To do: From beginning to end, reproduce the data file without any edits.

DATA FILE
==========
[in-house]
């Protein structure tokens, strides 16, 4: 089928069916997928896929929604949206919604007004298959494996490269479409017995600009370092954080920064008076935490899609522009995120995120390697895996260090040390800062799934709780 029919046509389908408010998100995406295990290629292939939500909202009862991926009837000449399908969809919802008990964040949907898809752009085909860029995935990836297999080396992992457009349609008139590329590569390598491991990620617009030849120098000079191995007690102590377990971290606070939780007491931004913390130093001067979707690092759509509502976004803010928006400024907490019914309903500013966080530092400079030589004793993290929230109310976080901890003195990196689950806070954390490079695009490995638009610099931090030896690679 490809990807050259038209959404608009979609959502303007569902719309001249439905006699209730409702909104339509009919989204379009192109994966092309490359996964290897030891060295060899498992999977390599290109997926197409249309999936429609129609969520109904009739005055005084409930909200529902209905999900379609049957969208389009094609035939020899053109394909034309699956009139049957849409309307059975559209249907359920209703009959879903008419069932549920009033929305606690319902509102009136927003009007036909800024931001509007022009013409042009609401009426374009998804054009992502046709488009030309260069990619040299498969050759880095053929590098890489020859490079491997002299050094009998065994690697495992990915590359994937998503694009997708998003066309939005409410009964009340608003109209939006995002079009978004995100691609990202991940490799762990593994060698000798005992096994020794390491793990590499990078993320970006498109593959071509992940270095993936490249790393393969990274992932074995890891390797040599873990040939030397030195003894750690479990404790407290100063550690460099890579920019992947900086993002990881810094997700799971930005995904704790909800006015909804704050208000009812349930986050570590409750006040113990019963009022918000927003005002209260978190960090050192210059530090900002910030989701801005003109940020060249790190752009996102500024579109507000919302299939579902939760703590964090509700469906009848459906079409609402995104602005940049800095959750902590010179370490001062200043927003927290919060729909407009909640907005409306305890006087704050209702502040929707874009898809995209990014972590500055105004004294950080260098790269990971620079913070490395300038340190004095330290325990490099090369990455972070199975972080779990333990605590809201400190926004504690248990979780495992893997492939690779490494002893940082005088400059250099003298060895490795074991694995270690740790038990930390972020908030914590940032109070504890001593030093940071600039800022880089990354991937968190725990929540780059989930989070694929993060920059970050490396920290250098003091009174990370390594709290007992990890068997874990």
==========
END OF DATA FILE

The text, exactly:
[in-house]
């Protein structure tokens, strides 16, 4: 089928069916997928896929929604949206919604007004298959494996490269479409017995600009370092954080920064008076935490899609522009995120995120390697895996260090040390800062799934709780 029919046509389908408010998100995406295990290629292939939500909202009862991926009837000449399908969809919802008990964040949907898809752009085909860029995935990836297999080396992992457009349609008139590329590569390598491991990620617009030849120098000079191995007690102590377990971290606070939780007491931004913390130093001067979707690092759509509502976004803010928006400024907490019914309903500013966080530092400079030589004793993290929230109310976080901890003195990196689950806070954390490079695009490995638009610099931090030896690679 490809990807050259038209959404608009979609959502303007569902719309001249439905006699209730409702909104339509009919989204379009192109994966092309490359996964290897030891060295060899498992999977390599290109997926197409249309999936429609129609969520109904009739005055005084409930909200529902209905999900379609049957969208389009094609035939020899053109394909034309699956009139049957849409309307059975559209249907359920209703009959879903008419069932549920009033929305606690319902509102009136927003009007036909800024931001509007022009013409042009609401009426374009998804054009992502046709488009030309260069990619040299498969050759880095053929590098890489020859490079491997002299050094009998065994690697495992990915590359994937998503694009997708998003066309939005409410009964009340608003109209939006995002079009978004995100691609990202991940490799762990593994060698000798005992096994020794390491793990590499990078993320970006498109593959071509992940270095993936490249790393393969990274992932074995890891390797040599873990040939030397030195003894750690479990404790407290100063550690460099890579920019992947900086993002990881810094997700799971930005995904704790909800006015909804704050208000009812349930986050570590409750006040113990019963009022918000927003005002209260978190960090050192210059530090900002910030989701801005003109940020060249790190752009996102500024579109507000919302299939579902939760703590964090509700469906009848459906079409609402995104602005940049800095959750902590010179370490001062200043927003927290919060729909407009909640907005409306305890006087704050209702502040929707874009898809995209990014972590500055105004004294950080260098790269990971620079913070490395300038340190004095330290325990490099090369990455972070199975972080779990333990605590809201400190926004504690248990979780495992893997492939690779490494002893940082005088400059250099003298060895490795074991694995270690740790038990930390972020908030914590940032109070504890001593030093940071600039800022880089990354991937968190725990929540780059989930989070694929993060920059970050490396920290250098003091009174990370390594709290007992990890068997874990």